Mary Kuryla is a fiction writer, screenwriter and director, professor, and journalist. Her collection Freak Weather Stories was selected by Amy Hempel for the AWP’s Grace Paley Prize in Short Fiction and published by Massachusetts Press in fall of 2017. Her stories have received The Pushcart Prize, as well as the Glimmer Train Very Short Fiction Prize. They’ve appeared in Agni, Epoch, Shenandoah, Witness, Greensboro Review, Pleiades, The New Orleans Review, Alaska Quarterly Review, and elsewhere. She received a graduate fellowship from the Program in Writing at UC Irvine.
Kuryla co-authored a series of children’s books with National Book Award Finalist Eugene Yelchin, including The Next Door Bear, The Heart of a Snowman, and Ghost Files: The Haunting Truth, published by HarperCollins Children’s Books.
She received an MFA in Film Production from University of California’s Department of Cinematic Arts. Freak Weather, a feature film written and directed by Kuryla, premiered at the Toronto International Film Festival, was in competition at the International Film Festival Rotterdam, Tiger Awards, and debuted theatrically in New York City. Her award-winning short Memory Circus premiered at Sundance. She has written award-winning screenplays as well as screen adaptations for United Artists and MGM, among others; she got her professional start with Mr. Mudd Films, writing an adaptation of Gordon Lish’s Dear Mr. Capote for John Malkovich to direct.
Kuryla has taught at Emerson College, University of Southern California, UCLA-Extension and is currently a visiting full-time screenwriting professor at Loyola Marymount University, School of Film and Television.
As a journalist, Kuryla has written for Hollywood Reporter, Filmmaker Magazine, TheWrap.Com and currently freelances for The Washington Post, with a focus on film and media as it relates to women’s issues. Kuryla foregrounds women and representation in her creative work, which often explores female characters surviving at the lower rungs of the ladder who nevertheless resist behaving in socially acceptable ways. The tensions between these characters’ underdog status and their oft transgressive behaviors seek to expose cracks in our tolerance and empathy for women that challenge the implicit boundaries society places upon them, and women place on themselves.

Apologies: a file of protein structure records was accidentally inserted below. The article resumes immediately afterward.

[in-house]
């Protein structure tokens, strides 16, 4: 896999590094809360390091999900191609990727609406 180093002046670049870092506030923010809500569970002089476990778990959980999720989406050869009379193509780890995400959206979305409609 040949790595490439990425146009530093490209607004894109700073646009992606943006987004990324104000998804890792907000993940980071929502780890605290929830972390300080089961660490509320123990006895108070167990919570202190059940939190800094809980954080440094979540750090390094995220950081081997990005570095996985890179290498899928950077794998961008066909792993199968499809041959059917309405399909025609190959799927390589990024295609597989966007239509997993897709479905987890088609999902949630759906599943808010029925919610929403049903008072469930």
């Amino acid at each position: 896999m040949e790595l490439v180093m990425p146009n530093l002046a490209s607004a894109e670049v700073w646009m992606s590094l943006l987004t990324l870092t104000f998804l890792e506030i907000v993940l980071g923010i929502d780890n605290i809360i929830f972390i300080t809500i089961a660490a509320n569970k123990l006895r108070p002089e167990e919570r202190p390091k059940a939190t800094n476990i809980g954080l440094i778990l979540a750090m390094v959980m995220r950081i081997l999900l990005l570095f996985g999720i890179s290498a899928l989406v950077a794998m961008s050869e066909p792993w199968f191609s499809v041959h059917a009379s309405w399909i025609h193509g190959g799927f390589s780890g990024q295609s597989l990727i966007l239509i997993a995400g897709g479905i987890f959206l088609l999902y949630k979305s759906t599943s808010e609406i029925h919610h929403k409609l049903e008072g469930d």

Away to Stay was inspired by Kuryla’s marriage to a Russian immigrant, which in turn deepened her understanding of a country where the political institutions destroyed the very fabric of the nuclear family in order to instill primary allegiance to the state. The Russian immigrant character of Irina in Away to Stay is a depiction of what these destructive political forces ultimately produce.
Kuryla then asked whether the U.S. had its produced its own version of destruction of the nuclear family through its systemic failures to guarantee the most basic protections and rights to a home, which the novel’s young narrator Olya longs for, along with the nation’s failure to ensure reintegration into society for veterans, a process which the character of Jack struggles so dearly. When institutions fail to meet the most basic social needs of its people, the burden turns back on the family to meet those needs. But what if that family is already fractured? Could the members of that family in fact be a product of exactly that systemic failure?
Regal House Publishing is proud to bring you Mary Kuryla’s Away to Stay in the fall of 2021.